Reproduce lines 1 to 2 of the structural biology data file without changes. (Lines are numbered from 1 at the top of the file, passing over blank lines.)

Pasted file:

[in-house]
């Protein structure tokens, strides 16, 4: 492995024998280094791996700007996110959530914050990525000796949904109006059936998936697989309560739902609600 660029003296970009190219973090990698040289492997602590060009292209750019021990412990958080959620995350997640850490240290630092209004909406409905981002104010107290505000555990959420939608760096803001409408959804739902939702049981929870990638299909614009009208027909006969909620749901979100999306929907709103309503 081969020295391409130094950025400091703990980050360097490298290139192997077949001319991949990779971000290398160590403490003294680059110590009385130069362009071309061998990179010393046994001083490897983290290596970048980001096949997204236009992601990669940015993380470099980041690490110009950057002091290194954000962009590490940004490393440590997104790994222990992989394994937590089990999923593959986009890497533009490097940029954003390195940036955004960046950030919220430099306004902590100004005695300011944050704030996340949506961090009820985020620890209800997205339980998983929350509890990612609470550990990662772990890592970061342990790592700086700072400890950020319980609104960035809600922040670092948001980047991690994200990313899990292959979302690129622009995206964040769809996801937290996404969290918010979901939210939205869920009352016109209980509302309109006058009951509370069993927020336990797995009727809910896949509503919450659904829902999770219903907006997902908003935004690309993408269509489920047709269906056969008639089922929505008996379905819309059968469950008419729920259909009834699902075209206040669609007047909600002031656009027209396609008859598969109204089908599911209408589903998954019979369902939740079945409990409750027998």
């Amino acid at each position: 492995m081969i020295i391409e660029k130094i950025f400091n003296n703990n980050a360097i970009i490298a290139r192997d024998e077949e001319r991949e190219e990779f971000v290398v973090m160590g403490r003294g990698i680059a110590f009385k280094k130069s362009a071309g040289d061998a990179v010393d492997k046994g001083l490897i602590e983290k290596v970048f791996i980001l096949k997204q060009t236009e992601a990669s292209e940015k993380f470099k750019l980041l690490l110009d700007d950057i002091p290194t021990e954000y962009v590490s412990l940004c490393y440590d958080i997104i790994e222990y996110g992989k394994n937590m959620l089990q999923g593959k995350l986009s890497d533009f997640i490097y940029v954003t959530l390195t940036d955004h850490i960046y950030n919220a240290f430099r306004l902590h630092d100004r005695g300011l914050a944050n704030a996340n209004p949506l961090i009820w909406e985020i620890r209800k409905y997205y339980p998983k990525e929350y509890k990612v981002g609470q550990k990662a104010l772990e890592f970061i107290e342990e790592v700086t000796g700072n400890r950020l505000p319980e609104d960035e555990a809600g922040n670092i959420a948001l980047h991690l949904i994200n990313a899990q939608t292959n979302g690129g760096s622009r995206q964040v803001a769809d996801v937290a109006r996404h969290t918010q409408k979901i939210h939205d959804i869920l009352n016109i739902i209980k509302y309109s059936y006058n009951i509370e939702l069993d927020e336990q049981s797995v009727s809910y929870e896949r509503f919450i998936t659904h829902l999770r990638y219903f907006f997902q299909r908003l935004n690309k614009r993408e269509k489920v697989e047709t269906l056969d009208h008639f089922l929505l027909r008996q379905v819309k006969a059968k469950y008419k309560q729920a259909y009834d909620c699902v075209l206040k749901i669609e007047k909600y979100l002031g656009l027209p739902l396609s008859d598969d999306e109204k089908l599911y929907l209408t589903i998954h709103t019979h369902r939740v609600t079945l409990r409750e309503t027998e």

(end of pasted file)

[in-house]
């Protein structure tokens, strides 16, 4: 492995024998280094791996700007996110959530914050990525000796949904109006059936998936697989309560739902609600 660029003296970009190219973090990698040289492997602590060009292209750019021990412990958080959620995350997640850490240290630092209004909406409905981002104010107290505000555990959420939608760096803001409408959804739902939702049981929870990638299909614009009208027909006969909620749901979100999306929907709103309503 081969020295391409130094950025400091703990980050360097490298290139192997077949001319991949990779971000290398160590403490003294680059110590009385130069362009071309061998990179010393046994001083490897983290290596970048980001096949997204236009992601990669940015993380470099980041690490110009950057002091290194954000962009590490940004490393440590997104790994222990992989394994937590089990999923593959986009890497533009490097940029954003390195940036955004960046950030919220430099306004902590100004005695300011944050704030996340949506961090009820985020620890209800997205339980998983929350509890990612609470550990990662772990890592970061342990790592700086700072400890950020319980609104960035809600922040670092948001980047991690994200990313899990292959979302690129622009995206964040769809996801937290996404969290918010979901939210939205869920009352016109209980509302309109006058009951509370069993927020336990797995009727809910896949509503919450659904829902999770219903907006997902908003935004690309993408269509489920047709269906056969008639089922929505008996379905819309059968469950008419729920259909009834699902075209206040669609007047909600002031656009027209396609008859598969109204089908599911209408589903998954019979369902939740079945409990409750027998």